infosec4breakfast

Hostels & Supporting Companies Not Prioritizing IT Security

Intro

Recently I went up to Cairns for a diving trip with some friends (I’m Open Water certified). It was really fantastic and saw tons of cool things on the Great Barrier Reef. Along the way I noticed some things that troubled me. It all comes back to the problem of nobody putting in the extra time, or money to sustain a secure environment for travelling backpackers at establishments like hostels.

SSL

I’m going to leave names out of this, because I don’t want to point fingers at anyone. During my reservation process online I went to the Hostel’s website that I was going to be staying at. I navigated to my wanted booking dates (this is a very popular hostel so I wanted to book ahead of time) and chose which ones I wanted. On the payment page where Credit Card details were entered I checked (as I always do) and there was no SSL involved at this point. Typically a site will redirect you to an SSL (HTTPS) side of the site when it comes to payment time, obviously to have payment data encrypted as it travels across the internet to the server in question. I proceeded to hit the site with https://site.com to see if I could be under SSL the whole time, but their SSL certificate was expired so I didn’t want to go this route. I ended up using a site that provides bookings across multiple hostels to book at the same one which used an SSL portal to submit payment.

When I arrived at the hostel I told them this, so hopefully whomever runs their site will fix it, and managed to avoid some overhead fees for helping them out ;)

Public Machines

At every hostel they have public computers for backpackers and the public to use. Here they use ones that I’ve seen across my hostel ventures (which shall still remain nameless). This is obviously a well established company since it is widely used, and distribute a large amount of machines accordingly.

During my stay I was checking some things, even though I hate using publicly used machines I have some mitigations in place in case of a compromise like two factor authentication, and I know these machines use a freshly booted image each time they’re restarted so I felt alright (at first). I proceeded to look at some version numbers of the machine being used, they use Firefox 6.0 (super old) and Windows XP SP2 (super old), and a ton of other old software. Obviously from the version numbers you can guess that these are vulnerable to a wide range of exploits and had Windows automatic updates disabled, resulting in a completely vulnerable machine. You could also download and execute anything you wanted, being local privilege exploits, or what have you.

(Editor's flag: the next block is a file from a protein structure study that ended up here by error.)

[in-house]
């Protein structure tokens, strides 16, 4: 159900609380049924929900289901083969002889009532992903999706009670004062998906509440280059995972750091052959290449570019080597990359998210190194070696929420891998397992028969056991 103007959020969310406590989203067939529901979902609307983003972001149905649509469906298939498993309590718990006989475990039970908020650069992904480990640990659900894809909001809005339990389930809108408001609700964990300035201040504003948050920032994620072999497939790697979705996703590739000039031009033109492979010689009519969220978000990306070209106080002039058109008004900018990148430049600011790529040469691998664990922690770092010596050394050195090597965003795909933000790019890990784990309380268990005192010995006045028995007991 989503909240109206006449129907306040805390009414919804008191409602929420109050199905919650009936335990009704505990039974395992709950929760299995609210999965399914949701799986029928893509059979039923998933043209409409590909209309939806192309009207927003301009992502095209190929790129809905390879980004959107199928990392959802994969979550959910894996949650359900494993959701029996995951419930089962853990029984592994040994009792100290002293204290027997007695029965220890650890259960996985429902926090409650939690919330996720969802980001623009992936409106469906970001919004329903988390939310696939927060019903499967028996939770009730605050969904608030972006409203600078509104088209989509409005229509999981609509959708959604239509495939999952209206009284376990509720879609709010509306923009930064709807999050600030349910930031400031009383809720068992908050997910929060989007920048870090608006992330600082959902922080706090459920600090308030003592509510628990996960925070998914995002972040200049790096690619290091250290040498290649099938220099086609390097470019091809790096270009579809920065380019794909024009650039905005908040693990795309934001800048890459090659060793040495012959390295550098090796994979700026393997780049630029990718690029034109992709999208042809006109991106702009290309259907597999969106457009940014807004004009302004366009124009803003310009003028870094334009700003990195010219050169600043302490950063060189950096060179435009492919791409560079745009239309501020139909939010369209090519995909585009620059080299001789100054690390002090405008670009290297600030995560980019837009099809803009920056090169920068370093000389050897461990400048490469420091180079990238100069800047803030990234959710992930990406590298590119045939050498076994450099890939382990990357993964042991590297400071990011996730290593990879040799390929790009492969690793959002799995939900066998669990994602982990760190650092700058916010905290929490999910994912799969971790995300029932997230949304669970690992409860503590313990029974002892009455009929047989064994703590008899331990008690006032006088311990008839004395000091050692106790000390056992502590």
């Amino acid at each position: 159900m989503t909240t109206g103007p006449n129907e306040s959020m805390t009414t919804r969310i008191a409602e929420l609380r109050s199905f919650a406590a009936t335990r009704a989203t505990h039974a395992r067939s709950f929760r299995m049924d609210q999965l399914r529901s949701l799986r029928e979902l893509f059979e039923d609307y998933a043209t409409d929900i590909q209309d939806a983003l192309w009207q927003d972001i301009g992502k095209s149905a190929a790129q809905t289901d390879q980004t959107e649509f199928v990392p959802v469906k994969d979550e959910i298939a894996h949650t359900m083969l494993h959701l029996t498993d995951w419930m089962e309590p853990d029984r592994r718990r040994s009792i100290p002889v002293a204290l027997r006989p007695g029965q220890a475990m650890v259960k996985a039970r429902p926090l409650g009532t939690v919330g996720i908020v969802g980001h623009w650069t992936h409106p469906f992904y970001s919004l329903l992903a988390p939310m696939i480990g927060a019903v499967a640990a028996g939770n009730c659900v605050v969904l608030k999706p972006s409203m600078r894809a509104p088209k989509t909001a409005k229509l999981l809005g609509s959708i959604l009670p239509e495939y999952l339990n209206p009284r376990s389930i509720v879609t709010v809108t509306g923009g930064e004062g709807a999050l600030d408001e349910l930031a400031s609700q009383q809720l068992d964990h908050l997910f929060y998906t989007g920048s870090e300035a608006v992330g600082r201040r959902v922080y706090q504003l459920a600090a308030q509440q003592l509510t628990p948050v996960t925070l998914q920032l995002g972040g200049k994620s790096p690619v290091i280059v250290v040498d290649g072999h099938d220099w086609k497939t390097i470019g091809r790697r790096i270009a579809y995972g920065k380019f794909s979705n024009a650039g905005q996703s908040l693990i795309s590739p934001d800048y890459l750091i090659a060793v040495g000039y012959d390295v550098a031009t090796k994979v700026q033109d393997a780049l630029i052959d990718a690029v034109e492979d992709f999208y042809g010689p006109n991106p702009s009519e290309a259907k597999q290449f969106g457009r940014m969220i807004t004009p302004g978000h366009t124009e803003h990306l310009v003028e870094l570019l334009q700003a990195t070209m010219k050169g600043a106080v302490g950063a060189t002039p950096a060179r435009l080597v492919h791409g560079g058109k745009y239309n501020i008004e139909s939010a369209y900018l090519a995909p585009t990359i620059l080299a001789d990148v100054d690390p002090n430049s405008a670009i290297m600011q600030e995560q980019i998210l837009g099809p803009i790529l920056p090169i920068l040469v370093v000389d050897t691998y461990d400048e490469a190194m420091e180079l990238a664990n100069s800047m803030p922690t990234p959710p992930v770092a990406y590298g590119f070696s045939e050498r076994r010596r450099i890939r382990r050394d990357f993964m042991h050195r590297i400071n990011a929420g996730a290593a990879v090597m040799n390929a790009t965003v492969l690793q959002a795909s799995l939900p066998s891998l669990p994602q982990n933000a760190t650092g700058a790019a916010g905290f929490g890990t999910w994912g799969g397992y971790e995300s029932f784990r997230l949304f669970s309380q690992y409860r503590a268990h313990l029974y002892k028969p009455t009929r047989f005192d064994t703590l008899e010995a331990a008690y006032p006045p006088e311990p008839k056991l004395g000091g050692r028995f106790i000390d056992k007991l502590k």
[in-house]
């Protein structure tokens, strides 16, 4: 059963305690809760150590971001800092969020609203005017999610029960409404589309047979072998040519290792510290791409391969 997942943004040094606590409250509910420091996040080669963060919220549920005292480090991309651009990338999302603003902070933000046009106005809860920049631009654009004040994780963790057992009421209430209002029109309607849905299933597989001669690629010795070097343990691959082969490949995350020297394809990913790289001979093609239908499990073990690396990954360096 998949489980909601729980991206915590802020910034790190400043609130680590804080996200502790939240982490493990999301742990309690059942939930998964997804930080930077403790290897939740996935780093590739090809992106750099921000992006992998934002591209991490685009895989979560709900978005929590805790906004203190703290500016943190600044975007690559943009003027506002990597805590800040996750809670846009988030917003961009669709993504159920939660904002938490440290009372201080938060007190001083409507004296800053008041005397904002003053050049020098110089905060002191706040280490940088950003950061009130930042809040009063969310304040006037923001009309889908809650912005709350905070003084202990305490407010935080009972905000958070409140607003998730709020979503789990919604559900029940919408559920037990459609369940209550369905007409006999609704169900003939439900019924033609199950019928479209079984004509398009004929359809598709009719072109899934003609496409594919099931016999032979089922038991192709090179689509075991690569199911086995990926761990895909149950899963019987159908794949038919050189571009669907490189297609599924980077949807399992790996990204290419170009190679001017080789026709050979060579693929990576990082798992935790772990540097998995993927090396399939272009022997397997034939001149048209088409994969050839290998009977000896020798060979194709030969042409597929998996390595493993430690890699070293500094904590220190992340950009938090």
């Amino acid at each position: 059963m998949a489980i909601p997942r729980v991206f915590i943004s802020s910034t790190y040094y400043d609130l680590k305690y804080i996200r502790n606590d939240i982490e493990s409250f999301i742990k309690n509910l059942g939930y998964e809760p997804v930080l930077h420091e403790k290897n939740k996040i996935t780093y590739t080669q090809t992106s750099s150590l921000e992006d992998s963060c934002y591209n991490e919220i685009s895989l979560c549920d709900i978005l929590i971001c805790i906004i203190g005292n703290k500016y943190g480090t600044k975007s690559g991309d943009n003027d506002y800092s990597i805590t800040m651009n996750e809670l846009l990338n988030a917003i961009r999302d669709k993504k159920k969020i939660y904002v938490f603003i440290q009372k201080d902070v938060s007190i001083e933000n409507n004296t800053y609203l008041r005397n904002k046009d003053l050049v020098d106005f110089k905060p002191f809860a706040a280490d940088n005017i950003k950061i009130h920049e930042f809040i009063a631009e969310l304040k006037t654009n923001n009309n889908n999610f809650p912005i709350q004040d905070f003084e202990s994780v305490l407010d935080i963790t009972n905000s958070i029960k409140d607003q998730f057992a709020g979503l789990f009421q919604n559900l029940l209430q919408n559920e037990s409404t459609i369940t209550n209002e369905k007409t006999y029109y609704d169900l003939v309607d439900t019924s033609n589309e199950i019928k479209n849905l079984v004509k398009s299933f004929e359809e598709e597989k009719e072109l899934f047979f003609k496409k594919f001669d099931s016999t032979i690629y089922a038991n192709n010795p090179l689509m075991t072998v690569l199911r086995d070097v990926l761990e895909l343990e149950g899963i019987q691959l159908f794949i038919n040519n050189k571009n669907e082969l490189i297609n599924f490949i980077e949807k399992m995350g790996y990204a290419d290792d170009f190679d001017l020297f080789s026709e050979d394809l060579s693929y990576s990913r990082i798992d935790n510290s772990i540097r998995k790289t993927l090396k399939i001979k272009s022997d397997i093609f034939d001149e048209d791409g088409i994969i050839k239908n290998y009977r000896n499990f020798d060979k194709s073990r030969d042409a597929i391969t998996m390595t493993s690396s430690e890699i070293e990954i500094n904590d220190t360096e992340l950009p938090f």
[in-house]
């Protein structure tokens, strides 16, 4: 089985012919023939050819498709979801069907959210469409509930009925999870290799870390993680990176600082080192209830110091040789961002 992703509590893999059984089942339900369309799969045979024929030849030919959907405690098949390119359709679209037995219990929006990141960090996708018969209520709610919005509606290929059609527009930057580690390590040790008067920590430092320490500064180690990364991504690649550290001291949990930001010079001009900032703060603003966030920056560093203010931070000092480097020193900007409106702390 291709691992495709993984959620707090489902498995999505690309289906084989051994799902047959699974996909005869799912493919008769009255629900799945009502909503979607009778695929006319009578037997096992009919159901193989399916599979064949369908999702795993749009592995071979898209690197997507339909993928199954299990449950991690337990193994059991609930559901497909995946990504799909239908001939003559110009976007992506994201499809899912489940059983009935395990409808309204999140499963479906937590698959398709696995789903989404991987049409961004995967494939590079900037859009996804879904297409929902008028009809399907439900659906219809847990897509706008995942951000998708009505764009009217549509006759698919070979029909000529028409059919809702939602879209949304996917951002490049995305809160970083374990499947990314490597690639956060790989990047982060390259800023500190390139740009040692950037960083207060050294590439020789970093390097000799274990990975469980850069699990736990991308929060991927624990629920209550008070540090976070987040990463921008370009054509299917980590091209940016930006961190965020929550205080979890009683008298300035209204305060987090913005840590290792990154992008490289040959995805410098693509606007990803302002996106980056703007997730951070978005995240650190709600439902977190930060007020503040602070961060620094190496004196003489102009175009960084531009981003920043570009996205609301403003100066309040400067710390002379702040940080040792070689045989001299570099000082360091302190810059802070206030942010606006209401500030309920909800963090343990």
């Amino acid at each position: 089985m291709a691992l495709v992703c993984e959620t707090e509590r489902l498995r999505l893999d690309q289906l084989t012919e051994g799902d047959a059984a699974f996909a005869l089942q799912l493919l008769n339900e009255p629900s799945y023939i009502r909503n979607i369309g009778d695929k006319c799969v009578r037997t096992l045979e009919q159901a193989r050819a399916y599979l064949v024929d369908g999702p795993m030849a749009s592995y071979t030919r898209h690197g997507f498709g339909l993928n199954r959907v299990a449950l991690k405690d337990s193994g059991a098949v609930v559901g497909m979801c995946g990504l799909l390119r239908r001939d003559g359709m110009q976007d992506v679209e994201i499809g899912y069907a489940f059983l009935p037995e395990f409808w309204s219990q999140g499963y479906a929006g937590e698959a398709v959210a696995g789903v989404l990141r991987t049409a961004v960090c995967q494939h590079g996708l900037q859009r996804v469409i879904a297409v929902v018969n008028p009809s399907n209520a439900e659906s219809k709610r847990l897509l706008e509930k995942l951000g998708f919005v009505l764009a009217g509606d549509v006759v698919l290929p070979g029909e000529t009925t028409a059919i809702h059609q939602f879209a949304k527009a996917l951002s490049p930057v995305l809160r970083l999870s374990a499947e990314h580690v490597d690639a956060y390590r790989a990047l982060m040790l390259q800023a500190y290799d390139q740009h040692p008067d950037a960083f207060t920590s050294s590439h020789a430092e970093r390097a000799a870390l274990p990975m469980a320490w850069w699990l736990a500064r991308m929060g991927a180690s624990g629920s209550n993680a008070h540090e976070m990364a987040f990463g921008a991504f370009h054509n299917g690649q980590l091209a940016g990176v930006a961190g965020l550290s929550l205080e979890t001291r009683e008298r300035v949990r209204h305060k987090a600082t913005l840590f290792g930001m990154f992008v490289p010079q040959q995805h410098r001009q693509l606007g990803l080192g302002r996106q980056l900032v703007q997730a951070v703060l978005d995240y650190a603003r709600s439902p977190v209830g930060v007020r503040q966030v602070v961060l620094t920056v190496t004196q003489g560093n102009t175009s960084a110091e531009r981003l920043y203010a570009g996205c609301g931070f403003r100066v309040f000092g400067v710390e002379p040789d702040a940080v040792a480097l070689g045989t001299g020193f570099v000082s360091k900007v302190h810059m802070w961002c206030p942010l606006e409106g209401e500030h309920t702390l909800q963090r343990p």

Since the images are booted fresh every time this is fine and dandy isn’t it? Well the machines that these were on actually had bootable devices enabled. If anyone was so inclined they could boot into anything they wanted, since there was also access to USB ports on every single machine. The first thing that came to mind for me was having one rogue machine on this network that could do something like ARP poisoning, with something like ettercap, redirect user browsers to a malicious browser exploit page with something like Browser Autopwn in Metasploit, and compromise each box when a browser was used, once this was done then un-poison them and head on your way. Obviously further MITM could take place if needed as well. This is just a simple example but you could really do anything with a local rogue machine on the network.

Other things could involve editing the bootable XP image directly with a bootable linux distro to accompany bootable malware, depending on what they use. There’s so many different angles that could be taken it’s scary, and hopefully none of this happens while they have these machines in place.

Afterthoughts

Hostels are ran by non-tech oriented people, and want to make the most bang for their buck due to their low pricing. I understand this, however, the company providing the machines being used should have locked these things down. The old images are one thing, but disabling boot options is not rocket science. It would have been one extra step. People using Hostels are usually backpackers, and/or people in the lower income bracket. The last thing they would need is unknown credit card charges, or things getting locked down by their bank when they’re nowhere close to home. I’ll be contacting the machine vendors to see their thoughts, and if anything can be done. I’ll update this accordingly.

-Josh